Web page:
Wednesday, January 18, 2017

"Black Cat" Rio Race Report #5

Since the last report from skipper Dave "Wavy" Immelman on the Didi 38 "Black Cat", I have looked at their track on the Xtra-Track map for the Cape to Rio Race and wondered why they are sailing such wide angles, sailing reaching courses that seem to be way higher than optimal VMG courses and are giving away many miles against the competition. In the process they have dropped one position, from 3rd to 4th in their division. I planned to write about it today but have just received the report below from Wavy, which answers the question.
Tracking map of this morning. The track of "Black Cat" is the purple one running diagonally from top right to centre bottom, in the process covering enough ocean to go from the most northerly position in the fleet to the most southerly position. Click on the image for a larger view. Image courtesy of Xtra-Track.
Hi All,

Well we are in the home stretch now and aiming straight for Rio, 525 nautical miles to go. So, with any luck some time on Friday evening we should make landfall. Then there is the issue of getting to the finish line through the light airs behind the mountains.

We have had another eventful few days. Will it ever end and just some plain sailing please.

The second half of our already halved motor has now blown up. So we now have a 0 cylinder 0 HP motor.  At least this time when she blew the oil was contained in the engine compartment and not all over the saloon and me. No watermaker, freezer, fridge or music. We do have enough water to make it in without an issue and the food we have should last. Tiffany at the race office has been brilliant and has arranged a tow-in to the new marina. She has also arranged for a diesel Mac to come down and expedite repairs before our trip back to Cape Town.

To add insult to an already salty injury, we broached out yesterday morning and snapped the spinnaker pole against the forestay. This means that we are down to two sails, the A3 currently flying and the  already repaired A0. I have glasses up the pole and it might hold for a while, but it certainly won't take too much weight. Well another repair on the list before the trip home.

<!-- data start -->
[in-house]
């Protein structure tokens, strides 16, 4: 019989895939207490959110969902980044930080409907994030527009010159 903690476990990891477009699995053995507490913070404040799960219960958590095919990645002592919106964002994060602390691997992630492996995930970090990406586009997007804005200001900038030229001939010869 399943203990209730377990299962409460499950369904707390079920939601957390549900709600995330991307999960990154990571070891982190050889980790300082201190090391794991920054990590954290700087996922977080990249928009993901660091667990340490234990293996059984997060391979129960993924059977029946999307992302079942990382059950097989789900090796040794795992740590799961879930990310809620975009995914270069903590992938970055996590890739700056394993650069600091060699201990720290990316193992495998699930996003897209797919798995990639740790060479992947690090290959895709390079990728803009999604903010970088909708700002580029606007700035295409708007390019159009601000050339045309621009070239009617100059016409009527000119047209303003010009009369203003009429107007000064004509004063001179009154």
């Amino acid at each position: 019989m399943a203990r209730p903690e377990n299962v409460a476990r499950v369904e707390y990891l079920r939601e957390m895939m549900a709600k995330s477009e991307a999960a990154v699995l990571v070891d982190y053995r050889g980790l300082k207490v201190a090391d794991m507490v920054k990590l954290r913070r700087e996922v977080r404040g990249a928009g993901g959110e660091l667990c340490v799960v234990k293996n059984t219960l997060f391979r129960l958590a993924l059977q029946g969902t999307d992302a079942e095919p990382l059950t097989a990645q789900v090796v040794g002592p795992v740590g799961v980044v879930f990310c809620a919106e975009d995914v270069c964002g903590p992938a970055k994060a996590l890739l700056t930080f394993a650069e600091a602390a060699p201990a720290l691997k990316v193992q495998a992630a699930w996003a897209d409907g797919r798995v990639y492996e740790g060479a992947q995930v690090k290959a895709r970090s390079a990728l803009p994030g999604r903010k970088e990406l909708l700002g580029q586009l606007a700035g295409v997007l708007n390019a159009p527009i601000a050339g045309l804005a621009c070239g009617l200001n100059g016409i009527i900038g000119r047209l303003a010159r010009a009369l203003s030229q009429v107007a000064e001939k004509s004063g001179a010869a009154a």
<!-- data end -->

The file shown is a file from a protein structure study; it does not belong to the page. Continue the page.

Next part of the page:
The on board spirits are still high through all the hardships. To give an example, the guys are realising that if one crew is tired and they are not, with no thought for themselves, they step in and do an extra hour or two of watch, allowing the rest to sleep. They make jokes in the cockpit all the time and the banter about cold beer... No let me rephrase that... Anything cold, well you can imagine.

With the increased air temperature the daily bath off the back is a god-send and  a wonderful time to cool off, even if the sea temperature is 28.5°C. If fact I don't think that anyone has even looked at their sleeping bag for the last week. And night watches are done in shorts and a PFD. In fact the last two sail changes and bits of pole recovery were done in jocks and PFD. Cool sailing kit!

Talking of nights, we had the most beautiful moon rainbow. Rain east of us and the bright moon and a night time rainbow. Quite incredible. Later that night the International Space Station came over like a spotlight in the night sky. Makes use feel a little slow as they go around the world in 26 minutes and it would take us about 26 months.

Well the weather forecast for the next few days is promising, so let's hope for a lovely last few days at sea."

We at Dudley Dix Yacht Design wish "Black Cat" and crew better fortune and good sailing for the last few days of the race.

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